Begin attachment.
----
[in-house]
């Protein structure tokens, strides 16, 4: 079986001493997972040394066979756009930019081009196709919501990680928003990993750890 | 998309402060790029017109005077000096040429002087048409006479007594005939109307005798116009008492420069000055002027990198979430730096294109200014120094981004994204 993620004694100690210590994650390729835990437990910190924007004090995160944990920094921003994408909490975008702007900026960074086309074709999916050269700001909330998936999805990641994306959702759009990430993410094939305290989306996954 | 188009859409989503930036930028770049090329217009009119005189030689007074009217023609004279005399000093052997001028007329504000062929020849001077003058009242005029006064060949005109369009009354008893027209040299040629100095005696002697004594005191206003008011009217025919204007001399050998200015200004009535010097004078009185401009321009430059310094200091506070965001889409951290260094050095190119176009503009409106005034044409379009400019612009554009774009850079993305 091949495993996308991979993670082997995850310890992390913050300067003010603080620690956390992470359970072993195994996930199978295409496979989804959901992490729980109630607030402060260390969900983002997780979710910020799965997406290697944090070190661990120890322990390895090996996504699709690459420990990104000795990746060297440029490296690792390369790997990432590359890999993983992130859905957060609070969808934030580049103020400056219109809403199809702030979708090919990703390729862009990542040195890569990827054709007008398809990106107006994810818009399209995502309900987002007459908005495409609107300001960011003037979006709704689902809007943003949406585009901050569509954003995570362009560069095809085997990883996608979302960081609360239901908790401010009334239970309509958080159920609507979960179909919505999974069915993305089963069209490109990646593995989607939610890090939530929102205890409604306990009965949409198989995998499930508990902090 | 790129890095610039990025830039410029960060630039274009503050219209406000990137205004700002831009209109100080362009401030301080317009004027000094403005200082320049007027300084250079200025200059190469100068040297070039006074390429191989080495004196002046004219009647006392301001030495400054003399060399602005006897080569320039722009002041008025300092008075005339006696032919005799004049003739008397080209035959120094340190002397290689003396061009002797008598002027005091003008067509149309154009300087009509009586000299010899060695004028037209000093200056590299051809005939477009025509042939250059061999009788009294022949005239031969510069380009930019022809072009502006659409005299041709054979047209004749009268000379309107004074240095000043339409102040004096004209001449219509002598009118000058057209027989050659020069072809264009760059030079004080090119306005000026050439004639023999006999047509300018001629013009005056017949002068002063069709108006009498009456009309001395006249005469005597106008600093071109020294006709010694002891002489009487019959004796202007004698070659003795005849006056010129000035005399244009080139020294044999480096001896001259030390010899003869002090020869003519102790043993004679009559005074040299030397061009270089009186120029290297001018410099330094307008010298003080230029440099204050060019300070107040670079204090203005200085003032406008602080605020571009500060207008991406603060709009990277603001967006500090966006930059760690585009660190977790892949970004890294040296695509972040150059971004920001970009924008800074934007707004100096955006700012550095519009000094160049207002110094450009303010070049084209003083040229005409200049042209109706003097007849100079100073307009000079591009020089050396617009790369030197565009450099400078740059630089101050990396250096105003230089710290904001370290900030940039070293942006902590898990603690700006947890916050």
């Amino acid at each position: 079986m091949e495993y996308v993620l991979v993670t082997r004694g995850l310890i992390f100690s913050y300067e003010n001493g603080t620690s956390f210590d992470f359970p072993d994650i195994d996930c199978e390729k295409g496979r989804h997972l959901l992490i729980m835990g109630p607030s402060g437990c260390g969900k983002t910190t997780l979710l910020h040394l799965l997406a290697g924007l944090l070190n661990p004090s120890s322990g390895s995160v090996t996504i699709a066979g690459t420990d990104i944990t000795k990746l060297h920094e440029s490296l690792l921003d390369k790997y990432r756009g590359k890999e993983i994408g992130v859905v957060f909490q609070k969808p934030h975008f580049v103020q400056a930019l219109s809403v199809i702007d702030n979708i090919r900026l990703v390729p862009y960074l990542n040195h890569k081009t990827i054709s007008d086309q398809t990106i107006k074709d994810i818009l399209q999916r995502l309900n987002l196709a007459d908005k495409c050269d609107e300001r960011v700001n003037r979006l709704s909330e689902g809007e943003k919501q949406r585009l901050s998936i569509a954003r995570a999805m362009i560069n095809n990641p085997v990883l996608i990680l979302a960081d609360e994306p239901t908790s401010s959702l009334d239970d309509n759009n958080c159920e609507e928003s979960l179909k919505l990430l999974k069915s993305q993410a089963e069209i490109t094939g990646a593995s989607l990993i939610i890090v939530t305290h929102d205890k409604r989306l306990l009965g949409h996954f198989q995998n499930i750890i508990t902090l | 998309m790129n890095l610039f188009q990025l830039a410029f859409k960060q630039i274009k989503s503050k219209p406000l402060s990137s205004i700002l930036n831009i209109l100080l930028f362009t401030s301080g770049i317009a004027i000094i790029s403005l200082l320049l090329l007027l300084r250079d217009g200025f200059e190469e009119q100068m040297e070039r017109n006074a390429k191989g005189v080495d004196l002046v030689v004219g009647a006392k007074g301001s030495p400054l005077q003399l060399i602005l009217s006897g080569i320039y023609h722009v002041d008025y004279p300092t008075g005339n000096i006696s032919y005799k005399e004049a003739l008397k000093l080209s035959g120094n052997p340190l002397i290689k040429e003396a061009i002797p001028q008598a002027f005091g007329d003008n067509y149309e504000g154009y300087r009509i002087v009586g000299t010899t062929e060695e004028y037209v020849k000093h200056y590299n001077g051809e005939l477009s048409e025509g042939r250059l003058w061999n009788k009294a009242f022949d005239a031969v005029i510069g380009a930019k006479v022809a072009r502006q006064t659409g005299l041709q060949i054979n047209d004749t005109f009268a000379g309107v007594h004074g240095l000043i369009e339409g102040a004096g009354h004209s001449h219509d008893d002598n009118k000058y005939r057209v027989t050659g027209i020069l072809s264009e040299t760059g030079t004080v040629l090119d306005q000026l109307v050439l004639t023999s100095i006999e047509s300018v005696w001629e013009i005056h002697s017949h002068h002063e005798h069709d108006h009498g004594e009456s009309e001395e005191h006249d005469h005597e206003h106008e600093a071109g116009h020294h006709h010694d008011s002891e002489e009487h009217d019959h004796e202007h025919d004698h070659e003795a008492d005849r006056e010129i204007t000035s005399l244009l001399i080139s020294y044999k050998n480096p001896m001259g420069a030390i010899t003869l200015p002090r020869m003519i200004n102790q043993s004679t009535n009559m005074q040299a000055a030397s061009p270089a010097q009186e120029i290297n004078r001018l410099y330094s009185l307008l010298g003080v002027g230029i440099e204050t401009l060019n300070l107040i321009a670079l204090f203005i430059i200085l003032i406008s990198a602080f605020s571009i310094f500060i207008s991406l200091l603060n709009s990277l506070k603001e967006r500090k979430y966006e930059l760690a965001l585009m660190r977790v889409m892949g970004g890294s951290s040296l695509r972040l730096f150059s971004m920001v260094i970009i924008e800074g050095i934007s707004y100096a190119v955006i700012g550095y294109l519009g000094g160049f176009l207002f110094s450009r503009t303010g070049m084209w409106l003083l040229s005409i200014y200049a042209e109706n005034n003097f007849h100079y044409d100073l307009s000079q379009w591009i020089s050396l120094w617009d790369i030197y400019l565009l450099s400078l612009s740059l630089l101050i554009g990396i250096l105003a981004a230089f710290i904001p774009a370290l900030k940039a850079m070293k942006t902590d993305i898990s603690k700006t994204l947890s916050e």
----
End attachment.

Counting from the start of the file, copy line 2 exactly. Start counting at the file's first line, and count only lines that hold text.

């Protein structure tokens, strides 16, 4: 079986001493997972040394066979756009930019081009196709919501990680928003990993750890 | 998309402060790029017109005077000096040429002087048409006479007594005939109307005798116009008492420069000055002027990198979430730096294109200014120094981004994204 993620004694100690210590994650390729835990437990910190924007004090995160944990920094921003994408909490975008702007900026960074086309074709999916050269700001909330998936999805990641994306959702759009990430993410094939305290989306996954 | 188009859409989503930036930028770049090329217009009119005189030689007074009217023609004279005399000093052997001028007329504000062929020849001077003058009242005029006064060949005109369009009354008893027209040299040629100095005696002697004594005191206003008011009217025919204007001399050998200015200004009535010097004078009185401009321009430059310094200091506070965001889409951290260094050095190119176009503009409106005034044409379009400019612009554009774009850079993305 091949495993996308991979993670082997995850310890992390913050300067003010603080620690956390992470359970072993195994996930199978295409496979989804959901992490729980109630607030402060260390969900983002997780979710910020799965997406290697944090070190661990120890322990390895090996996504699709690459420990990104000795990746060297440029490296690792390369790997990432590359890999993983992130859905957060609070969808934030580049103020400056219109809403199809702030979708090919990703390729862009990542040195890569990827054709007008398809990106107006994810818009399209995502309900987002007459908005495409609107300001960011003037979006709704689902809007943003949406585009901050569509954003995570362009560069095809085997990883996608979302960081609360239901908790401010009334239970309509958080159920609507979960179909919505999974069915993305089963069209490109990646593995989607939610890090939530929102205890409604306990009965949409198989995998499930508990902090 | 790129890095610039990025830039410029960060630039274009503050219209406000990137205004700002831009209109100080362009401030301080317009004027000094403005200082320049007027300084250079200025200059190469100068040297070039006074390429191989080495004196002046004219009647006392301001030495400054003399060399602005006897080569320039722009002041008025300092008075005339006696032919005799004049003739008397080209035959120094340190002397290689003396061009002797008598002027005091003008067509149309154009300087009509009586000299010899060695004028037209000093200056590299051809005939477009025509042939250059061999009788009294022949005239031969510069380009930019022809072009502006659409005299041709054979047209004749009268000379309107004074240095000043339409102040004096004209001449219509002598009118000058057209027989050659020069072809264009760059030079004080090119306005000026050439004639023999006999047509300018001629013009005056017949002068002063069709108006009498009456009309001395006249005469005597106008600093071109020294006709010694002891002489009487019959004796202007004698070659003795005849006056010129000035005399244009080139020294044999480096001896001259030390010899003869002090020869003519102790043993004679009559005074040299030397061009270089009186120029290297001018410099330094307008010298003080230029440099204050060019300070107040670079204090203005200085003032406008602080605020571009500060207008991406603060709009990277603001967006500090966006930059760690585009660190977790892949970004890294040296695509972040150059971004920001970009924008800074934007707004100096955006700012550095519009000094160049207002110094450009303010070049084209003083040229005409200049042209109706003097007849100079100073307009000079591009020089050396617009790369030197565009450099400078740059630089101050990396250096105003230089710290904001370290900030940039070293942006902590898990603690700006947890916050």